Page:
Checked out the newly-renovated K88 Kopitiam at Blk 5 Banda Street; the HDB block which is located just right behind Chinatown Complex Market as well as the Chinatown Visitor Centre. The renovated coffeeshop now houses quite a few new stalls; this includes an outpost of Teochew Handmade Pau originally from Toa Payoh West Food Centre, as well as a Japanese ramen stall named Mr Ramen. Gao Korean Cuisine is a new concept by the same folks behind Gao Ji Foods — the group is also responsible for running brands such as Koo Kee Yong Tow Foo Mee, Gao Peng Cuisine, Dong Dong Hainanese Chicken Rice, Steamed Gourmet and niko niko don don. Focusing on serving up Korean cuisine, the menu at Gao Korean Cuisine includes various forms of rice boxes (i.e. rice dishes with choice of proteins served in mess tins), Korean Ramyun and Korean Fried Chicken Wings (named Korean Wings-holic) on the menu. Side dishes available to share around the table includes Chicken Spam Fries, Fried Fish Skin and Silky Steamed Egg — just to name a few.

Was pretty torn between having the Chicken Leg Rice Box and the Chicken Chunk Rice Box and eventually found ourselves settling for the latter; noted that they only provide plastic disposable cutlery here and thought that it would be easier to deal with something boneless as such. Patrons can opt to choose whether they would like to have their Chicken Chunk Rice Box to come with fried chicken that is drenched in either soy sauce, or a spicy sauce; we opted for the latter. On first look, the Chicken Chunk Rice Box also comes served with coleslaw and seaweed on the side — all within a mess tin. Digging into the rice box, we first went for the chicken chunks; supposedly the highlight of the entire dish — we found the chicken chunks to be fairly decent. Drenched entirely in the spicy sauce, the chicken chunks featured a lightly crispy fried exterior while the meat was pretty tender and moist; the sauce delivered on what it had promised — nothing short of being thick, sticky and fiery and tingles the tastebuds, yet carrying a hint of sweetness that is typical of Korean spicy sauce though this would probably be more suited for those who have a slightly higher tolerance of spiciness. The coleslaw was a decent addition; provides for a good crunch though we did feel it a little lacking on flavour in general. The rice was actually well-cooked; the short-grain rice was sufficiently moist and fluffy. A pretty decent offering overall.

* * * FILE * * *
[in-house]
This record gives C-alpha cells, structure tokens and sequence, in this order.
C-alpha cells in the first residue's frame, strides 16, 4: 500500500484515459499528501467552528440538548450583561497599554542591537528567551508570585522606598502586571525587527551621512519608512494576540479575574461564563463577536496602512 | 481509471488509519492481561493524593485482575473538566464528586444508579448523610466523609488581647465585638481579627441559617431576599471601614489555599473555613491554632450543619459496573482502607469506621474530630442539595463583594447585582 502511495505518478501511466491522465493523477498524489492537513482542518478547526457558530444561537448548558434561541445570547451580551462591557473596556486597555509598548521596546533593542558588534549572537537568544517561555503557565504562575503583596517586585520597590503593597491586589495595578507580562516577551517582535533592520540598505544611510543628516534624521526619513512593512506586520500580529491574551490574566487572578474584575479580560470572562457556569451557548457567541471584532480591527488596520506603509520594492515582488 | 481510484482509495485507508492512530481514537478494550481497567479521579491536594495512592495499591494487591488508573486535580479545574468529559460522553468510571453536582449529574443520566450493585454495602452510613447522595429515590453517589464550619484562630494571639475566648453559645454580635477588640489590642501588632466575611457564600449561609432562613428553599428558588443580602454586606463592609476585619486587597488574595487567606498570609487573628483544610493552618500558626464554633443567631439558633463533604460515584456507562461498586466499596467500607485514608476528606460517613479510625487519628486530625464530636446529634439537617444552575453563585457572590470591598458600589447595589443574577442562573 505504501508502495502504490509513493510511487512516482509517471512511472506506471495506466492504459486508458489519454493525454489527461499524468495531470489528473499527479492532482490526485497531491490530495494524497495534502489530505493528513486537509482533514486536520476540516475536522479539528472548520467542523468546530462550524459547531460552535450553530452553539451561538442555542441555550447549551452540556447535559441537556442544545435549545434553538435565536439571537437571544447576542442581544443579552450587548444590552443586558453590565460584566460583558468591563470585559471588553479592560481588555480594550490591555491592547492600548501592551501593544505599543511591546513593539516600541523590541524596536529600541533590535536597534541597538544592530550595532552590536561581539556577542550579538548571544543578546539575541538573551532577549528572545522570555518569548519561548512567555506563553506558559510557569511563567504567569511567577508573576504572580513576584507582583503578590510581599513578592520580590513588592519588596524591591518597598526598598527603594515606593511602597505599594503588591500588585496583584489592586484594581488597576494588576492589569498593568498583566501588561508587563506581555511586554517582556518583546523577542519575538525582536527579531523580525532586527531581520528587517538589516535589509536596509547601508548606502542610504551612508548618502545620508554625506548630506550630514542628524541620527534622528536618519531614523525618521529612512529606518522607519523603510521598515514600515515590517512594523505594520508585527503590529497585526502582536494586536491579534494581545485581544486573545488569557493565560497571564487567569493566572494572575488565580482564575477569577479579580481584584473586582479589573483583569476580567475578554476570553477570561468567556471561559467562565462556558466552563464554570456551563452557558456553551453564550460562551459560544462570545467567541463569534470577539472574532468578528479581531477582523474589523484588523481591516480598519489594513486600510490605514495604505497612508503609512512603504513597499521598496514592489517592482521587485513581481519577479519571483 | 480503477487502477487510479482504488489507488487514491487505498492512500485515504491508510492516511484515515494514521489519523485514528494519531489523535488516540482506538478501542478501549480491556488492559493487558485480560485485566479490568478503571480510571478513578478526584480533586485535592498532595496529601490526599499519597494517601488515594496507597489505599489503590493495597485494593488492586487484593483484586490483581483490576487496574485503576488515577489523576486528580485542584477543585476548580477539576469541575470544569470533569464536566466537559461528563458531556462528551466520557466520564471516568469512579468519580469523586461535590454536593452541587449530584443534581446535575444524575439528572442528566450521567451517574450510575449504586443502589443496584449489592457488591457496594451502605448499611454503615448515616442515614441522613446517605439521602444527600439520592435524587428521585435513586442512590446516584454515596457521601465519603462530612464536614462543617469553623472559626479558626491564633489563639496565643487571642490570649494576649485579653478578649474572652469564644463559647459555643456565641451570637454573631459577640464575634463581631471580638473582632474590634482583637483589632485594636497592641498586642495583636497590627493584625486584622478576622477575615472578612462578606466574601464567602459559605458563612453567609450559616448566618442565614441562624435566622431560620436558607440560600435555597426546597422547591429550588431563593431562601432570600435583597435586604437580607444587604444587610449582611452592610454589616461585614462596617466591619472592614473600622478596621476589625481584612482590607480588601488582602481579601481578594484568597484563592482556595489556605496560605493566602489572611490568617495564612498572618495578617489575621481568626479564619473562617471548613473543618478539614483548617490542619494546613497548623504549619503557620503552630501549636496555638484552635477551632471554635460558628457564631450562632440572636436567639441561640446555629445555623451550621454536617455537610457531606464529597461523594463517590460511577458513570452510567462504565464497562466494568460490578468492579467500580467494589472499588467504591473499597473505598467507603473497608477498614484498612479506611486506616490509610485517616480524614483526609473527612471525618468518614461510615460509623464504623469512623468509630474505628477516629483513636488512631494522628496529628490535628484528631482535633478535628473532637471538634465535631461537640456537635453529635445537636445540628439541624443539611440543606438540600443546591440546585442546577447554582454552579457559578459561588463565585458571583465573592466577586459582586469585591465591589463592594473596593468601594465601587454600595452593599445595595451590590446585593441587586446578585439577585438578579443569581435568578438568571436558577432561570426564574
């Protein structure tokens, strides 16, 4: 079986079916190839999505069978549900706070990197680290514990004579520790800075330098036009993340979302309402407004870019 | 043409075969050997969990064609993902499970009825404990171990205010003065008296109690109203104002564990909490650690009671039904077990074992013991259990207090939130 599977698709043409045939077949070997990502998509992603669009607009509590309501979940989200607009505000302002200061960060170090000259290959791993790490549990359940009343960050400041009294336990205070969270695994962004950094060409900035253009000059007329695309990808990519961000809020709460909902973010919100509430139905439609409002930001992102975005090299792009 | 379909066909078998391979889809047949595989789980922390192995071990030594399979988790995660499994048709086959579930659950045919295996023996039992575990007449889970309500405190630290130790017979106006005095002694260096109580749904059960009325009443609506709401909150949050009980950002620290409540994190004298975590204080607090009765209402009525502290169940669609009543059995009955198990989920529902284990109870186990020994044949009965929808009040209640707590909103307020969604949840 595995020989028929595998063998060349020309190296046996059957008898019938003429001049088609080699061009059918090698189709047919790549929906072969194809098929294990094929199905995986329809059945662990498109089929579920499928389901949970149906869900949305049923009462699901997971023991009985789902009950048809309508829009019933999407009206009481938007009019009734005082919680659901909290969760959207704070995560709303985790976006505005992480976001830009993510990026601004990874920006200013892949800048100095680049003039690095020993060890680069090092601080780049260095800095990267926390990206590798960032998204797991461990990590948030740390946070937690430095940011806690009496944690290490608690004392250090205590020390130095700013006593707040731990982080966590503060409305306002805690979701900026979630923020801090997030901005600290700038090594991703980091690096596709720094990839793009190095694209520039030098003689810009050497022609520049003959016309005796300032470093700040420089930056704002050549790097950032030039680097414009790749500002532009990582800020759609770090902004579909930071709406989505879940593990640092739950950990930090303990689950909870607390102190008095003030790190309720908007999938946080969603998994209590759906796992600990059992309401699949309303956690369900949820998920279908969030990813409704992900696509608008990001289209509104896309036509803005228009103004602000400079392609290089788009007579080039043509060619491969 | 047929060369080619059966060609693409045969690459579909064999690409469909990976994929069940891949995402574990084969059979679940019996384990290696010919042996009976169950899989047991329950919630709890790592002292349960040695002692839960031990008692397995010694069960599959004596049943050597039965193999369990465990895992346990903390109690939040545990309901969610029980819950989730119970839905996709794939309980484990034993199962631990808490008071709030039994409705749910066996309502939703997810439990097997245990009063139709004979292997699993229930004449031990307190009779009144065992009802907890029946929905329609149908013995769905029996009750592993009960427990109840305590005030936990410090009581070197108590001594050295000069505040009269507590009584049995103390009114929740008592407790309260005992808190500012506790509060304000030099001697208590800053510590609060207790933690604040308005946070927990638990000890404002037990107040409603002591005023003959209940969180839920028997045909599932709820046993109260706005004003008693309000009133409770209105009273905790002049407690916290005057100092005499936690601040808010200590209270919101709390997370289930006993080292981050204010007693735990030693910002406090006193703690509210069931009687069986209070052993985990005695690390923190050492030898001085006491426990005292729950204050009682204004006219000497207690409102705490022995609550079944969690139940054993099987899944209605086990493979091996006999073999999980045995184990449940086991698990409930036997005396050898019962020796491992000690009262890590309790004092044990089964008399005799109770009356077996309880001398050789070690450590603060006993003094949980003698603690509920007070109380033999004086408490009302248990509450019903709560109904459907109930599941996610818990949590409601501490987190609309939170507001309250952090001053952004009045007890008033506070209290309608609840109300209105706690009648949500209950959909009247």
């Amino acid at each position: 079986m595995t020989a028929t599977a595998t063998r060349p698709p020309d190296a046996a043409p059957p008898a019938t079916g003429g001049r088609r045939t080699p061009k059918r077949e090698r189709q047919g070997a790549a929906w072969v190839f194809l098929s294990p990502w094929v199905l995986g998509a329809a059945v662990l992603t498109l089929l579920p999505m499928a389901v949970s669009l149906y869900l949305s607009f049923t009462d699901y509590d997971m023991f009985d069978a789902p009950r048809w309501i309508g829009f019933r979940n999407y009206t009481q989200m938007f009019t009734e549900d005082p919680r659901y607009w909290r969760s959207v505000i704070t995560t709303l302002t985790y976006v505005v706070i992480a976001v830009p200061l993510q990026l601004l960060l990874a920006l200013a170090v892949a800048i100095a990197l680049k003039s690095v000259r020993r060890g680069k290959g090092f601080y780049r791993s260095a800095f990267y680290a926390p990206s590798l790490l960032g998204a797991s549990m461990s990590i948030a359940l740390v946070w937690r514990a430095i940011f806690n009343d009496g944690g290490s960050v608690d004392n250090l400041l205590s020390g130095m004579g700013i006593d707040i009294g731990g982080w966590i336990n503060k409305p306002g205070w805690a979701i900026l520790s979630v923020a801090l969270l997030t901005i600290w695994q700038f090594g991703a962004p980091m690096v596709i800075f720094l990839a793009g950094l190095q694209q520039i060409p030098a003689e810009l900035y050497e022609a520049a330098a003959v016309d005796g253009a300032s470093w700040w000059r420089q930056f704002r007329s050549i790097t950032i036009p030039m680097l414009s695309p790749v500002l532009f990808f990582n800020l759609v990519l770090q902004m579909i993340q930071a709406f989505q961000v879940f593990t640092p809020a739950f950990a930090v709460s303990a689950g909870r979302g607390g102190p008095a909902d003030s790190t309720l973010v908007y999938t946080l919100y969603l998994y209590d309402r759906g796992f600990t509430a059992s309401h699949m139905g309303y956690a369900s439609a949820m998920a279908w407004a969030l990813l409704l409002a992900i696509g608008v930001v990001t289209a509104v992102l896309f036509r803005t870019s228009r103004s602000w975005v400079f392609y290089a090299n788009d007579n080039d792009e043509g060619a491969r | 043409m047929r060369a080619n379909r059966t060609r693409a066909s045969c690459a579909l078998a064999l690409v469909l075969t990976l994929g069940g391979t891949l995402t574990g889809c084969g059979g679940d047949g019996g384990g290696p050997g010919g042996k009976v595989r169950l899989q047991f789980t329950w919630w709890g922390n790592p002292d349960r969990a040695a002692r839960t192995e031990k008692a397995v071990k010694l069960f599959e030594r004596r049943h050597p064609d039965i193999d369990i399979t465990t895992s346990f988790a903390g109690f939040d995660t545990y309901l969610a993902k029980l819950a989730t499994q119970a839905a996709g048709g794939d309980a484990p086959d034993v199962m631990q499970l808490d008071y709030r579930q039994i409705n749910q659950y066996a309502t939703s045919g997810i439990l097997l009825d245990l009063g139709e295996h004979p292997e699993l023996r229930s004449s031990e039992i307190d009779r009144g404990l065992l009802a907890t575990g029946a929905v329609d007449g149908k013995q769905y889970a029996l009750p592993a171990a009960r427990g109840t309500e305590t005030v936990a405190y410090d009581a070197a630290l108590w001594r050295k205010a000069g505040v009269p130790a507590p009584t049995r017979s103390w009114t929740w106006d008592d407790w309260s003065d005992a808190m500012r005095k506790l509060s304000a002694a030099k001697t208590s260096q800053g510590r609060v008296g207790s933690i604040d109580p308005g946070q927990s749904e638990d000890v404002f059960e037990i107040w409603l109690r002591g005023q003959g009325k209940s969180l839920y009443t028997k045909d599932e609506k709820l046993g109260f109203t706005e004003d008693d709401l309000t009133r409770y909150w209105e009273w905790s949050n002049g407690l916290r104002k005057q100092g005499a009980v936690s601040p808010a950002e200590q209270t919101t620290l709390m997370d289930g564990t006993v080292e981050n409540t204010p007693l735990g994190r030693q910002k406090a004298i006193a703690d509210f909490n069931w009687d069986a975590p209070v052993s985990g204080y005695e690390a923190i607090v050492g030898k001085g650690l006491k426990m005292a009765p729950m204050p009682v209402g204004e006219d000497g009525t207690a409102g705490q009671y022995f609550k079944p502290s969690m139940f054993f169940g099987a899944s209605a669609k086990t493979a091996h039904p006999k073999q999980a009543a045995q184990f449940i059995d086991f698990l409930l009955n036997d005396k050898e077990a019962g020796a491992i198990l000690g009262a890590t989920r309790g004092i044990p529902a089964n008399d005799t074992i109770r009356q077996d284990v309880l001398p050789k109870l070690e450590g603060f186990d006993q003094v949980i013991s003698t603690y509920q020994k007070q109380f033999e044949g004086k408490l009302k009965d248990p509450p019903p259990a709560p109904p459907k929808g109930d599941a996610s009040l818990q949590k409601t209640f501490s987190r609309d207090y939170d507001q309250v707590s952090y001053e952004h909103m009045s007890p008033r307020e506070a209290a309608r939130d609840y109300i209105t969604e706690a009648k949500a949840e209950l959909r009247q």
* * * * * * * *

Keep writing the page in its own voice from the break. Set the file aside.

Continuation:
Hadn’t been much of a follower of the concepts that Gao Ji Foods have established over the years but Koo Kee Yong Tow Foo Mee’s popularity might probably be a testament to what the group might be doing right so far. Thought Gao Korean Cuisine’s offerings based on what we have tried is fairly decent — one which would be able to satisfy cravings for Korean cuisine at quite a reasonable price; the Chicken Chunk Rice Box is listed on the menu at $6.50. Wouldn’t necessarily say that this is worth making a special trip all the way here to give it a try, but definitely a decent choice to go for if dining within the area.